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Causes & Impacts of a Landfill Fire

Causes & Impacts of a Landfill Fire

Landfill fire in India

A recent landfill fire in Mumbai, India, which was clearly visible from space, highlights the impact that atmospheric emissions from such a fire can have on the environment and human health — in terms of both greenhouse gases and airborne particulate matter.

Landfill Fire Health Risks

Due to the extensive range of substances and materials present in a landfill, landfill fires pose a particular health risk, as they can release hazardous fumes when these materials and substances ignite. The smoke from Mumbai's landfill fire engulfed India's most densely populated city, resulting in dense smog containing high levels of pollutants that drastically reduced air quality, posing a health risk to human health. As a result of this fire, 74 schools were temporarily closed until air quality improved.

Underground landfill fire

An underground landfill fire can occur when air infiltrates a landfill. Air can be drawn into a landfill in one of two ways: advection or diffusion.


There are several factors that can allow air to enter a landfill by advection, including:

  1. When the vacuum at active gas wells is excessively high;
  2. When cover seams separate due to settlement or to deterioration over time;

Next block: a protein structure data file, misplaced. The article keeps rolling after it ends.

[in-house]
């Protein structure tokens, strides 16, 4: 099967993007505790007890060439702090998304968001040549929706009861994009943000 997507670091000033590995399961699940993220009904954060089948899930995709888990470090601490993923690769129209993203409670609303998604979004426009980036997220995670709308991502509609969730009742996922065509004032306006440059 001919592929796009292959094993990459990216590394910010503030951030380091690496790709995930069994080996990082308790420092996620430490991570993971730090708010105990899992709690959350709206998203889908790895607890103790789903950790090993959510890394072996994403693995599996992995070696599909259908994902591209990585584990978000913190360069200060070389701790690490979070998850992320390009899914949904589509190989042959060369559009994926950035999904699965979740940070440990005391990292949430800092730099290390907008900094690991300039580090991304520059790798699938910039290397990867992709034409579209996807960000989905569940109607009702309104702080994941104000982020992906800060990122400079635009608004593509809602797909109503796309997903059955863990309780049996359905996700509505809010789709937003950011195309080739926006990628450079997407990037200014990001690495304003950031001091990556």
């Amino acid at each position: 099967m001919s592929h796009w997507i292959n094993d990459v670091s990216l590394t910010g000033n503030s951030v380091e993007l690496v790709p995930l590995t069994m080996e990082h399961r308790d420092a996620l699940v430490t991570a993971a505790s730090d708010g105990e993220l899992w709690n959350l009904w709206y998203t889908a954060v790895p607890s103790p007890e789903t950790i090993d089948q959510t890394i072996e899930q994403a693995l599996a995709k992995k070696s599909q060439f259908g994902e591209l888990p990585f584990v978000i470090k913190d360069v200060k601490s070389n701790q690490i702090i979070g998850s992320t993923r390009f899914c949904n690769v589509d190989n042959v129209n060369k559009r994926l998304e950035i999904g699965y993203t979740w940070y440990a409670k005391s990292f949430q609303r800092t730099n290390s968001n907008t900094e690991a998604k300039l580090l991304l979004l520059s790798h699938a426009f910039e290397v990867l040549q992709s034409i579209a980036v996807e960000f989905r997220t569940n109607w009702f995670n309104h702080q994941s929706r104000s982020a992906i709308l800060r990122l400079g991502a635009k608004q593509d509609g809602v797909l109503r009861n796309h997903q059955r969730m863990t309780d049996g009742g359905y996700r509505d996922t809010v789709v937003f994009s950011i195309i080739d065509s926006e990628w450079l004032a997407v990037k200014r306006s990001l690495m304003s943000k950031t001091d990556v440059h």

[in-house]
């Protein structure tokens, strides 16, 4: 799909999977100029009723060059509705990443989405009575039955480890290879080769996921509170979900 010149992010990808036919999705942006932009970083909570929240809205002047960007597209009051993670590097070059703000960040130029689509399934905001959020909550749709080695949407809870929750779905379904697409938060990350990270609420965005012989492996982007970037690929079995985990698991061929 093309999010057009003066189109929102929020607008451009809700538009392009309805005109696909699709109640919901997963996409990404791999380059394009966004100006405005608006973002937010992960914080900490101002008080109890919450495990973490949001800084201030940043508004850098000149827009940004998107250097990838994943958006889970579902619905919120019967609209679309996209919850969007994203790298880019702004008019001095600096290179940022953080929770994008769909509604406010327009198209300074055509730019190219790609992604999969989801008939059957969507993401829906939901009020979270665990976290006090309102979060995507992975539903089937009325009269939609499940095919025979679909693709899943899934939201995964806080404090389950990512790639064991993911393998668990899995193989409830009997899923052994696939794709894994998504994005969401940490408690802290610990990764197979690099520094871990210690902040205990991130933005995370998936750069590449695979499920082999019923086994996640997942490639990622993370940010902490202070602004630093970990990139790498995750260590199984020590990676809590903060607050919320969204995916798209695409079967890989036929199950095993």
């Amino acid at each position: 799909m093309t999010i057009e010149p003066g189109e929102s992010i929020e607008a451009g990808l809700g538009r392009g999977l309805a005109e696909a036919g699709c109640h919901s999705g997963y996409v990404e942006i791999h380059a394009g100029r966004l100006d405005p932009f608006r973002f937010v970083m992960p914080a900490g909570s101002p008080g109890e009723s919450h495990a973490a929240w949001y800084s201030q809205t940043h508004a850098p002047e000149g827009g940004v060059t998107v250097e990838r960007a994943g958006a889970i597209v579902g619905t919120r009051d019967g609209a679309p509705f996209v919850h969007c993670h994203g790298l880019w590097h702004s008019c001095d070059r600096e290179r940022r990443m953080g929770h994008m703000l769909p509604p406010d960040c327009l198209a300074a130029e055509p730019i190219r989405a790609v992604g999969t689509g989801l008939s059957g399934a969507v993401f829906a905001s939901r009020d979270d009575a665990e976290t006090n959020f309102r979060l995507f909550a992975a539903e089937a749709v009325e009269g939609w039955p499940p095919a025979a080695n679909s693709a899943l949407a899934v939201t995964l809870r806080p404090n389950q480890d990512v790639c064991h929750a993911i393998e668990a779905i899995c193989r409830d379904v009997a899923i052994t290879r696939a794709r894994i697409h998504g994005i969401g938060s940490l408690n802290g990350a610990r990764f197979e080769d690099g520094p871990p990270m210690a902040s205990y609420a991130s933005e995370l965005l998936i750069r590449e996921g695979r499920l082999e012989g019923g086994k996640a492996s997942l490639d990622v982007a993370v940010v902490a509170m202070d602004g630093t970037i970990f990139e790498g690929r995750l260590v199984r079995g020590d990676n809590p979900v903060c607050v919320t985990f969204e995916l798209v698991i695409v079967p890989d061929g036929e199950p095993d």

3. As a result of lateral separations in gas wells or trenches;
  4. Due to failures in well seals;
  5. Due to cracks appearing in earthen covers as a result of desiccation and general permeation via the cover material;
  6. As a result of a drop in atmospheric pressure, which can result in air being pumped in the upper layers of the landfill when barometric pressure is very low.

If a landfill is managed correctly and is properly maintained, infiltration through most of the above mechanisms can be avoided. However, infiltration due to excessive vacuum at active gas wells may prove more of a challenge to control. Systems commonly used to control gas emissions, such as gas flares, are most efficient when methane concentrations are greater than 25%. But in order to maintain these concentrations gas collection needs to be fairly aggressive to avoid rogue emissions to the atmosphere. However, this can allow air to infiltrate the landfill, especially at well seals of active gas wells, which will in turn dilute the concentration of methane in the landfill gas (LFG).

Well seals are typically constructed from hydrated bentonite, however, prolonged dry periods with no rain can cause the bentonite to dry out, resulting in well seal failures that allow air to infiltrate the upper layers of waste in the landfill. If this is not corrected, the oxygen content in the landfill will gradually build up over time, penetrating the deeper layers of the landfill.


Oxygen can also enter a landfill by diffusion — it can permeate the permeable cover material on the surface that separates the waste in the landfill from the surrounding air, particularly at older landfills that have a lower methane generation potential. Landfills situated in arid regions are particularly vulnerable to oxygen diffusion via the cover material, as the material is more porous and thus has more airspaces between soil particles to allow air to pass through.

Further Reading:

Guidance for Evaluating Landfill Gas Emissions from Closed or Abandoned Facilities. EP A-600/R-05/123a (September 2005)
Featured Image by [CC BY-NC-SA 2.0], via Flickr
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